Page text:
Museums have reopened, opera is back but the crowds are absent. Go now to see the Tuscan city at its best, says Nicky Swallow
If you were to take a walk through Piazza Santo Spirito in Florence’s Oltrarno neighbourhood at the moment, you could be forgiven for thinking that post-lockdown life is pretty much back to normal. Granted, many people are wearing masks (they are mandatory in shops and other public closed spaces), but market stalls are doing a brisk trade, café and restaurant terraces are mostly full while mums with bambini gather around the central stone fountain for chat and play.
And on Monday, when I stopped off for an early morning cappuccino, there was the extra thrill of seeing excited children on their way to school for the first time since March 5.
Italy suffered terribly in the early days of the pandemic; the horrifying statistics are well-known. But one of Europe’s strictest lockdown regimes ended on May 18 – and in spite of the rise in cases due to people returning from holidays and post-lockdown partying, the country is doing a lot better than some of its European neighbours. On Sept 14, there were 59 new cases of Covid-19 in Tuscany, of which just two were in Florence. We are keeping our collective fingers crossed.
Meanwhile, there are signs – a few green shoots – that tourism is on the increase. The red double-decker hop-on, hop-off buses (hated by locals, it must be said) have started running again, as have the electric golf carts that offer tours of the centro storico. There is even the odd horse and cart in Piazza del Duomo.
Two hugely significant events took place in the city in early September: fashion house Dolce & Gabbana staged the world’s first live, in-person fashion event since before the pandemic took hold, and Ferrari celebrated its 1,000th Grand Prix race at the Mugello circuit, 20 miles to the north.
For two days, Piazza della Signoria was filled with gleaming red cars from vintage racers to today’s cutting-edge models. Both events brought a desperately needed boost to the city’s hospitality industry.
But as long as non-essential travel from the United States and China remains banned, mass tourism will not return to Florence – a blow to the tourism industry, for sure. But for visitors from the UK and elsewhere in Europe, this autumn is a brilliant time to visit.
Florence is a perfect city for safe wandering as the centro storico is so compact, and these days, while there are plenty of people out and about, there are no big tour groups and the jostling crowds that were omnipresent in Piazza del Duomo and on the Ponte Vecchio have vanished. To get a feel for the old city and some of its most important monuments, take a stroll from the vast Duomo down Via Calzaiuoli to Piazza della Signoria, sometimes dubbed Florence’s “Drawing Room”, where Girolamo Savonarola famously lit his “Bonfire of the Vanities” in 1497.
After many centuries, the Palazzo Vecchio is still the seat of local government. From here, a short walk across the Ponte Vecchio, with its quaint gold shops, will bring you to the quiet Oltrarno. Literally “beyond the Arno”, this neighbourhood is characterised by pretty narrow lanes lined with artisan workshops and artists’ studios alongside hip bars and restaurants and one-off boutiques. Explore the stradine radiating off Piazza della Passera to find bookbinders, picture-framers and furniture restorers, and leave time for an ice cream from artisanal Gelateria della Passera (Via Toscanella 15r).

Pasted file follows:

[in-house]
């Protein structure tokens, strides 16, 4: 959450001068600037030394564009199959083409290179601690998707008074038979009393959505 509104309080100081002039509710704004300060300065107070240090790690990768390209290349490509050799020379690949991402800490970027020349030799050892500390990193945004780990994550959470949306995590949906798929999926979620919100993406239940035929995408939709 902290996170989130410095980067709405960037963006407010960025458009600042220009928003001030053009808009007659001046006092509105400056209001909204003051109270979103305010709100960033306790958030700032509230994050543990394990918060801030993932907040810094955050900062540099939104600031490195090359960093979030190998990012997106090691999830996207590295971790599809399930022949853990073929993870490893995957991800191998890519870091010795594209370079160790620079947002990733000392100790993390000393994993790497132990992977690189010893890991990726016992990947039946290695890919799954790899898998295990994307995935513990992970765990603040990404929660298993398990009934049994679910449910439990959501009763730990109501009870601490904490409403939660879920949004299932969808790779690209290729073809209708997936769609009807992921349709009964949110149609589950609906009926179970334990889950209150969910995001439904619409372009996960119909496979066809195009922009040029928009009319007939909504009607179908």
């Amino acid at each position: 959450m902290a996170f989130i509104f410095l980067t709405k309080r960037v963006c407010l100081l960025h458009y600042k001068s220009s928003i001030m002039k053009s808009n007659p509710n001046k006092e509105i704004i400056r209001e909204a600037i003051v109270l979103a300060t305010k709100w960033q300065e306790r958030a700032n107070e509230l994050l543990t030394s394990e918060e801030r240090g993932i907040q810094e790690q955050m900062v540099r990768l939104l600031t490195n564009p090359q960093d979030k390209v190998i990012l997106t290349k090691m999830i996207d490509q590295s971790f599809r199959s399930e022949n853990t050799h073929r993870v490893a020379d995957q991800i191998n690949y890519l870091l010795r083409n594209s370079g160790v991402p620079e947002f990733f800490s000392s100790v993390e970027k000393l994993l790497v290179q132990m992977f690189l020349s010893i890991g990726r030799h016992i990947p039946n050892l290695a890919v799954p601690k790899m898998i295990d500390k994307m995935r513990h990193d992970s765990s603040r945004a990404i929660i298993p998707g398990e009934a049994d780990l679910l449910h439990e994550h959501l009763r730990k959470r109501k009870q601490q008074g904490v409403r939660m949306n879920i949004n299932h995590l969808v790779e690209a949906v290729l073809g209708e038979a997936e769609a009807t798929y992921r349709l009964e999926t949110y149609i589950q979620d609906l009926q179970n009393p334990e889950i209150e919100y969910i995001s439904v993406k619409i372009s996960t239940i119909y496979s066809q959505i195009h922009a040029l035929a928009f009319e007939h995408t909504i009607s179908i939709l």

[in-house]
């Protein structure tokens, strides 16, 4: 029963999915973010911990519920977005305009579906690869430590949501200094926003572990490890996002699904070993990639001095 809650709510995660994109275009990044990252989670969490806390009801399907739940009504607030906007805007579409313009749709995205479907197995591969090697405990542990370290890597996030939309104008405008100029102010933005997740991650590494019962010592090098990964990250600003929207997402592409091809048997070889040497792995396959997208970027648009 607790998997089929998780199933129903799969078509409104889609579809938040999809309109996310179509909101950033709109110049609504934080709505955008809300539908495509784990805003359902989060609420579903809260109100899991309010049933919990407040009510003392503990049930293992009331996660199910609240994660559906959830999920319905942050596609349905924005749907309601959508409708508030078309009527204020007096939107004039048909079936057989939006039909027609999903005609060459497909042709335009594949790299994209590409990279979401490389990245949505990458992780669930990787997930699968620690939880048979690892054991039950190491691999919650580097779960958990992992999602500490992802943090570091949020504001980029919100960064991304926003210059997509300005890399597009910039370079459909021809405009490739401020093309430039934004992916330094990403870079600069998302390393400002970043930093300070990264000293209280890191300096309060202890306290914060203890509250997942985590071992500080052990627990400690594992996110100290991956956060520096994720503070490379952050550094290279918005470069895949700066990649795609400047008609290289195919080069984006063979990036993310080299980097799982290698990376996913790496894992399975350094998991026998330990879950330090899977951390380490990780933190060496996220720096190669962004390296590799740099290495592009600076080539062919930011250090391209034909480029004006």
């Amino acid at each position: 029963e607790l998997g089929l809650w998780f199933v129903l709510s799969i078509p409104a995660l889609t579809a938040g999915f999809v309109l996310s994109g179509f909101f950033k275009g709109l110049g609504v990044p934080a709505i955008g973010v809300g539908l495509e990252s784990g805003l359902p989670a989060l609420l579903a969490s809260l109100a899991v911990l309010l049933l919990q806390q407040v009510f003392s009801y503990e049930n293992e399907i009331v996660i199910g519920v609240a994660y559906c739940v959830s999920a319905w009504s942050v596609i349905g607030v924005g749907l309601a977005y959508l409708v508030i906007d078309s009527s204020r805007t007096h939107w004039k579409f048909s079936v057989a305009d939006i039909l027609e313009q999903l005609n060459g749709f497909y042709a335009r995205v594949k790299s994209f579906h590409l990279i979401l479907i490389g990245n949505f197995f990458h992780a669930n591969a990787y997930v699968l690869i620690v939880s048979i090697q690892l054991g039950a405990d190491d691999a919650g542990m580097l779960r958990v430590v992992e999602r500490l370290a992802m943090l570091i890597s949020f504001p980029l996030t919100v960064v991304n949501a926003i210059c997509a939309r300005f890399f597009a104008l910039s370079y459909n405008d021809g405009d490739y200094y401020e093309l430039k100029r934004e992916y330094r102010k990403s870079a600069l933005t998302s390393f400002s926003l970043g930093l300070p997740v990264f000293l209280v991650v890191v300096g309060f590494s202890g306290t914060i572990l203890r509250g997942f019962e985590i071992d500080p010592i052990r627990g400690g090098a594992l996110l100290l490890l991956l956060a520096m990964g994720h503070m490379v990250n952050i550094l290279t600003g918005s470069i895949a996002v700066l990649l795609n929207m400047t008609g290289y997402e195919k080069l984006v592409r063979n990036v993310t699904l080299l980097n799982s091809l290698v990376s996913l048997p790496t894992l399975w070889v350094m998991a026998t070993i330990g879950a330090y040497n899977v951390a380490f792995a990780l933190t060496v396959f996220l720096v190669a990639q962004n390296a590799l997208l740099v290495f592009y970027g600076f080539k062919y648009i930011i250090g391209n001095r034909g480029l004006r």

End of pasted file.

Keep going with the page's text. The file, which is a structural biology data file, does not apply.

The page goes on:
A Mobike is a safe alternative to walking and there are always plenty available. Visit mobike.com to download the app and carry some disinfectant wet wipes to sterilise handlebars. If you do need to use public transport (a fleet of electric “bussini” serves the city centre), masks are obligatory, as they are in taxis.
Catch some culture
Having staggered their post-lockdown reopening through the summer months, museums and galleries in Florence are now up and running with strict anti-Covid measures in place. At first, when visitor numbers were still very low, we locals revelled in having the Uffizi, the Accademia and the Pitti Palace to ourselves; that was a real treat. The footfall steadily increased through July, and by August the queues were back. But at the time of writing, there were same-day tickets available for all three of these major museums, an unthinkable situation in a pre-pandemic September.
Advance booking is required for all museums and galleries and temperatures are taken on entry. Numbers are limited, one-way systems are in place and a minimum distance of one metre must be observed. At the Duomo, each visitor is given a device that flashes and vibrates if you come too close to the next person. Groups are capped at 10 people, and tour guides must use the “whisper system” (microphone and earphones), which makes a huge – and very welcome – difference to general noise levels.
I didn’t manage to see Aria, an exhibition of immersive works by Argentinian artist Tomás Saraceno at Palazzo Strozzi (palazzostrozzi.org) before lockdown, so I am looking forward to that too – the show took up where it left off in March and runs until Nov 1. Audio guides are available free of charge.
Music goes live